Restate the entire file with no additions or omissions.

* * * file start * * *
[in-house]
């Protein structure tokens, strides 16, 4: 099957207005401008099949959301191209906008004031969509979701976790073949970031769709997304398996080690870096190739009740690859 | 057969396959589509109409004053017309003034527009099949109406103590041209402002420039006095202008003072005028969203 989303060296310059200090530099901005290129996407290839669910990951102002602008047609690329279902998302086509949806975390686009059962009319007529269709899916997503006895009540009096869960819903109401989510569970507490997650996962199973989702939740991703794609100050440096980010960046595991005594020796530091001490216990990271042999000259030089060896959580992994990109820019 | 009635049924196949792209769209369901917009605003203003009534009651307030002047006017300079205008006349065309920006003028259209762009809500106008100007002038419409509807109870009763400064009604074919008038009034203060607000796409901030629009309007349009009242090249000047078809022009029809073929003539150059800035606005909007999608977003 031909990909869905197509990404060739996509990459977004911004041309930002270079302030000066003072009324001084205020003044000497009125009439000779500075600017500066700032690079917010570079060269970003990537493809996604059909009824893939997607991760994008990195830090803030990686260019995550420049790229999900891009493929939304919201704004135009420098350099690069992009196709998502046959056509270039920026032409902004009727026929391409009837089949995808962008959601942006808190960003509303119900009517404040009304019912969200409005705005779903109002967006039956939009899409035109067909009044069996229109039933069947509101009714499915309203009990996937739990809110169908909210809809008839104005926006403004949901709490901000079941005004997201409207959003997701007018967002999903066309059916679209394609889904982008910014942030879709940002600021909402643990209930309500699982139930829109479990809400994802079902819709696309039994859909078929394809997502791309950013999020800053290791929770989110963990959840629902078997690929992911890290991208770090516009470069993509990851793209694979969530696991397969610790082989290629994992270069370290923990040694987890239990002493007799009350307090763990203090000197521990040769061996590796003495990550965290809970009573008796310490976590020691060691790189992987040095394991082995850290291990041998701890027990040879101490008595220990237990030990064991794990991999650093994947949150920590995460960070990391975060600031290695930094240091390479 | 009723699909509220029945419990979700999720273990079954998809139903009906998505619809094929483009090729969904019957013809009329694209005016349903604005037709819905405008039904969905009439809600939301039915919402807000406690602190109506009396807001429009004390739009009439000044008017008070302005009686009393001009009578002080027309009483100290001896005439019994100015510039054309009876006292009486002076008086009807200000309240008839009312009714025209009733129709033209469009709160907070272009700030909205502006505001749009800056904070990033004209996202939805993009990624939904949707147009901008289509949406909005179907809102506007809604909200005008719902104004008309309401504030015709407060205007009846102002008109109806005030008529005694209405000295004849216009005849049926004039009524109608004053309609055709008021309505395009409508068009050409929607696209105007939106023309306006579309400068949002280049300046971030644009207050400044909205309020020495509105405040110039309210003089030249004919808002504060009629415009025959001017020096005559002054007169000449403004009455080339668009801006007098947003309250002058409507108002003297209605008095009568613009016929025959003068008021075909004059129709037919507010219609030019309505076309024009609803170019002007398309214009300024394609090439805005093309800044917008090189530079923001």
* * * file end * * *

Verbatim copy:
[in-house]
């Protein structure tokens, strides 16, 4: 099957207005401008099949959301191209906008004031969509979701976790073949970031769709997304398996080690870096190739009740690859 | 057969396959589509109409004053017309003034527009099949109406103590041209402002420039006095202008003072005028969203 989303060296310059200090530099901005290129996407290839669910990951102002602008047609690329279902998302086509949806975390686009059962009319007529269709899916997503006895009540009096869960819903109401989510569970507490997650996962199973989702939740991703794609100050440096980010960046595991005594020796530091001490216990990271042999000259030089060896959580992994990109820019 | 009635049924196949792209769209369901917009605003203003009534009651307030002047006017300079205008006349065309920006003028259209762009809500106008100007002038419409509807109870009763400064009604074919008038009034203060607000796409901030629009309007349009009242090249000047078809022009029809073929003539150059800035606005909007999608977003 031909990909869905197509990404060739996509990459977004911004041309930002270079302030000066003072009324001084205020003044000497009125009439000779500075600017500066700032690079917010570079060269970003990537493809996604059909009824893939997607991760994008990195830090803030990686260019995550420049790229999900891009493929939304919201704004135009420098350099690069992009196709998502046959056509270039920026032409902004009727026929391409009837089949995808962008959601942006808190960003509303119900009517404040009304019912969200409005705005779903109002967006039956939009899409035109067909009044069996229109039933069947509101009714499915309203009990996937739990809110169908909210809809008839104005926006403004949901709490901000079941005004997201409207959003997701007018967002999903066309059916679209394609889904982008910014942030879709940002600021909402643990209930309500699982139930829109479990809400994802079902819709696309039994859909078929394809997502791309950013999020800053290791929770989110963990959840629902078997690929992911890290991208770090516009470069993509990851793209694979969530696991397969610790082989290629994992270069370290923990040694987890239990002493007799009350307090763990203090000197521990040769061996590796003495990550965290809970009573008796310490976590020691060691790189992987040095394991082995850290291990041998701890027990040879101490008595220990237990030990064991794990991999650093994947949150920590995460960070990391975060600031290695930094240091390479 | 009723699909509220029945419990979700999720273990079954998809139903009906998505619809094929483009090729969904019957013809009329694209005016349903604005037709819905405008039904969905009439809600939301039915919402807000406690602190109506009396807001429009004390739009009439000044008017008070302005009686009393001009009578002080027309009483100290001896005439019994100015510039054309009876006292009486002076008086009807200000309240008839009312009714025209009733129709033209469009709160907070272009700030909205502006505001749009800056904070990033004209996202939805993009990624939904949707147009901008289509949406909005179907809102506007809604909200005008719902104004008309309401504030015709407060205007009846102002008109109806005030008529005694209405000295004849216009005849049926004039009524109608004053309609055709008021309505395009409508068009050409929607696209105007939106023309306006579309400068949002280049300046971030644009207050400044909205309020020495509105405040110039309210003089030249004919808002504060009629415009025959001017020096005559002054007169000449403004009455080339668009801006007098947003309250002058409507108002003297209605008095009568613009016929025959003068008021075909004059129709037919507010219609030019309505076309024009609803170019002007398309214009300024394609090439805005093309800044917008090189530079923001």